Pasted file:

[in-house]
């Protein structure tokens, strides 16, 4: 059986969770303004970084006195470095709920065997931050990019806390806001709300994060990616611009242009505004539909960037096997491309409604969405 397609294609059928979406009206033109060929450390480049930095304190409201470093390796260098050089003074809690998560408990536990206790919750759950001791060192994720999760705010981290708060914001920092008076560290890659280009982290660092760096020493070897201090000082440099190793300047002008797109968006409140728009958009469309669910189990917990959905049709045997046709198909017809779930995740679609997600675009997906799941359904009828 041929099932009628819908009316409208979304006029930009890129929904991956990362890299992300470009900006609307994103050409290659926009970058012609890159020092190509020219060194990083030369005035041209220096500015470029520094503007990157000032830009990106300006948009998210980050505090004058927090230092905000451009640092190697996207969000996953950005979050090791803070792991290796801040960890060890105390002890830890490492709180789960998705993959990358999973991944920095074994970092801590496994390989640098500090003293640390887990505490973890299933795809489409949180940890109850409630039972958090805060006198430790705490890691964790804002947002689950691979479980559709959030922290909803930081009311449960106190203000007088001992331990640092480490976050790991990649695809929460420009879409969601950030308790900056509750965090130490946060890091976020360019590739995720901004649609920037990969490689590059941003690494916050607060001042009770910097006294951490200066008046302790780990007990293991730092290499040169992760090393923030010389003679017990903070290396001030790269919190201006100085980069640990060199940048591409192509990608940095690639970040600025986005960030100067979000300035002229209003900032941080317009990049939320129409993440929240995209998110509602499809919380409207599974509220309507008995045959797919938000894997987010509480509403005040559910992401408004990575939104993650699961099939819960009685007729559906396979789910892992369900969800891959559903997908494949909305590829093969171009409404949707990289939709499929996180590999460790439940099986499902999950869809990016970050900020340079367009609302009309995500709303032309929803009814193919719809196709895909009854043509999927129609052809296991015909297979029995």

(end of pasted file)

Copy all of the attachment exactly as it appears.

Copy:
[in-house]
């Protein structure tokens, strides 16, 4: 059986969770303004970084006195470095709920065997931050990019806390806001709300994060990616611009242009505004539909960037096997491309409604969405 397609294609059928979406009206033109060929450390480049930095304190409201470093390796260098050089003074809690998560408990536990206790919750759950001791060192994720999760705010981290708060914001920092008076560290890659280009982290660092760096020493070897201090000082440099190793300047002008797109968006409140728009958009469309669910189990917990959905049709045997046709198909017809779930995740679609997600675009997906799941359904009828 041929099932009628819908009316409208979304006029930009890129929904991956990362890299992300470009900006609307994103050409290659926009970058012609890159020092190509020219060194990083030369005035041209220096500015470029520094503007990157000032830009990106300006948009998210980050505090004058927090230092905000451009640092190697996207969000996953950005979050090791803070792991290796801040960890060890105390002890830890490492709180789960998705993959990358999973991944920095074994970092801590496994390989640098500090003293640390887990505490973890299933795809489409949180940890109850409630039972958090805060006198430790705490890691964790804002947002689950691979479980559709959030922290909803930081009311449960106190203000007088001992331990640092480490976050790991990649695809929460420009879409969601950030308790900056509750965090130490946060890091976020360019590739995720901004649609920037990969490689590059941003690494916050607060001042009770910097006294951490200066008046302790780990007990293991730092290499040169992760090393923030010389003679017990903070290396001030790269919190201006100085980069640990060199940048591409192509990608940095690639970040600025986005960030100067979000300035002229209003900032941080317009990049939320129409993440929240995209998110509602499809919380409207599974509220309507008995045959797919938000894997987010509480509403005040559910992401408004990575939104993650699961099939819960009685007729559906396979789910892992369900969800891959559903997908494949909305590829093969171009409404949707990289939709499929996180590999460790439940099986499902999950869809990016970050900020340079367009609302009309995500709303032309929803009814193919719809196709895909009854043509999927129609052809296991015909297979029995």